I think it is abhorrent and disgusting that there was no mention of shooting the Brumbies in the Wild Horse Management plan at the Community consultation phase. Hasnt the Community been traumatised enough what with the Bushfires & COVID-19. Why cant the Govt & Parks Vic sit down with the Brumby advocate groups and discuss a sensible less barbaric plan and allow horse people the time to put forward requests to rehome the Brumbies. The Bogong Brumbies are directly related to our Walers who were good enough to go to war for us & were sacrificed except one. That is how Australia repaid them for their efforts. Brumbies are good enough to be in our govt tourism brochures when it suits them. I am very angry about this & will not be voting for Dan in the next election as he does not listen to his Community.

Tanya King Tanya King 8:50 pm 17 May 20

Are these politicians and their beloved, grant money based reports the same ilk that stopped the clearing of underbrush in the bush and helped cause the absolute devastation just endured in Vic and NSW?
The Greens are out of control and have a lot of bad decisions to answer for, to the Australian public.
Fence off two equal grazing areas, put two horses in one and two pigs in the other. Preferably with a wet area ie dam, creek etc in both. Leave them there for a week or so and see the difference in what is done to the land.
Tell me please, why wasn’t this, and other similar pertinent trials completed with all the Govt money spent on paying people to crucify our heritage animals, our national icons???

Dan Dan 8:52 pm 17 May 20

I have never read so many outright lies in a “real” story in all my life! I have spent many days/hours up there with the brumbies in vic high country. I have personally seen the clean bush land and brumbies in all their glory, majority of the parks information here is just a made up bunch of nonsense. The horses have so much grass and moss up there and they share the country with the natives I have seen it a lot, there is ample food for all to survive. I can prove this, I can get photo evidence and I’ll personally get video proof. Also the majority of deer culled in the fire damaged areas was from the fires! In the 130 years they have been there and a general life of 10 to 22 years how has this not become a problem much earlier? I lived in a fire damaged region, the new growth it well established and is now feeding the wildlife in the area! These people need to step out of the office and consult the real people. The country people, they have been living here for decades.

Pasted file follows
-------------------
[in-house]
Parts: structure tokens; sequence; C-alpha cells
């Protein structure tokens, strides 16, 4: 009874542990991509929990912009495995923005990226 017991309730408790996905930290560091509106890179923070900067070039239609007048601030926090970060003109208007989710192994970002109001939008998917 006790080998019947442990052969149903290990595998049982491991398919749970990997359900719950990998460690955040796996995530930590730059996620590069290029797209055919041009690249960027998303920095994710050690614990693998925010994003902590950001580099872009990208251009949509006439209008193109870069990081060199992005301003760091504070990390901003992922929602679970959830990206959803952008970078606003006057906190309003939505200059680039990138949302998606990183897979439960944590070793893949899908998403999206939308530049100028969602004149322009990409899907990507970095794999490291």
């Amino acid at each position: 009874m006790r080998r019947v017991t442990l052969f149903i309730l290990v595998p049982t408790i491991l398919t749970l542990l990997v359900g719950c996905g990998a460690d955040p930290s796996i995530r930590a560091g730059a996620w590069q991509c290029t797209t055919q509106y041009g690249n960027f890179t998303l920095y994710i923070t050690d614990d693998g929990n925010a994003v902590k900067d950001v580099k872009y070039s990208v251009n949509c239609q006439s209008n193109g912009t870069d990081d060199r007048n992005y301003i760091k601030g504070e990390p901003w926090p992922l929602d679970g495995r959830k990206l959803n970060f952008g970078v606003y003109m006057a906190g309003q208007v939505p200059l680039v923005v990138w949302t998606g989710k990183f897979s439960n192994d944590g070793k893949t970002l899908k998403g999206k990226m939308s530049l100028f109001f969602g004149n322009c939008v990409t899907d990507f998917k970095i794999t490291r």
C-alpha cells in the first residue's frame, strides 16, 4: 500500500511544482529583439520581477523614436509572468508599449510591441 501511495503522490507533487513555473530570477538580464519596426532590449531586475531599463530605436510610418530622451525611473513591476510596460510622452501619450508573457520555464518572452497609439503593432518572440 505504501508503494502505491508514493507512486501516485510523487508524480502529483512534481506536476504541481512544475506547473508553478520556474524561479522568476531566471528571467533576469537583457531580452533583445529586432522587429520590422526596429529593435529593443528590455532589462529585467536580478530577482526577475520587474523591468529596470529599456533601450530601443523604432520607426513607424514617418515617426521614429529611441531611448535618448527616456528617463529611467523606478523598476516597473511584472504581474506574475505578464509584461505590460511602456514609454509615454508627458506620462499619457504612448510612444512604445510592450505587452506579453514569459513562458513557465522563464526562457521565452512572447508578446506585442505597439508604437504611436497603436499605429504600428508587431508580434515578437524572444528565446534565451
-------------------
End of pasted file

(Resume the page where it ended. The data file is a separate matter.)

Debra Burge Debra Burge 8:52 pm 17 May 20

Barbaric, I am so ashamed of our government.

Jo Bower Jo Bower 8:53 pm 17 May 20

Everyone needs to calm down and stand back. Discuss rationally with countrymen who live in and know the regions and the horses and the impacts of ALL wildlife populations in these environmentally sensitive areas. Shooting wild horses who will be running in blind panic for their lives cannot be the best solution. Has humanity really come down to this? It feels as though Covid19 is being used as a smoke shield by the government – but when horse lovers are involved around the world I don’t think that’s going to work….Shane on you all.

Robyn Thiessen Robyn Thiessen 8:54 pm 17 May 20

Please keep reporting. We need an injunction to stop this action until an impartial recount of heritage brumbies is undertaken post catastrophic bushfires. Also , why is there no mention of the damage that the feral pigs and wild dogs are causing? It seems the brumbies are blamed for all the damage

Selena Ferguson Selena Ferguson 8:58 pm 17 May 20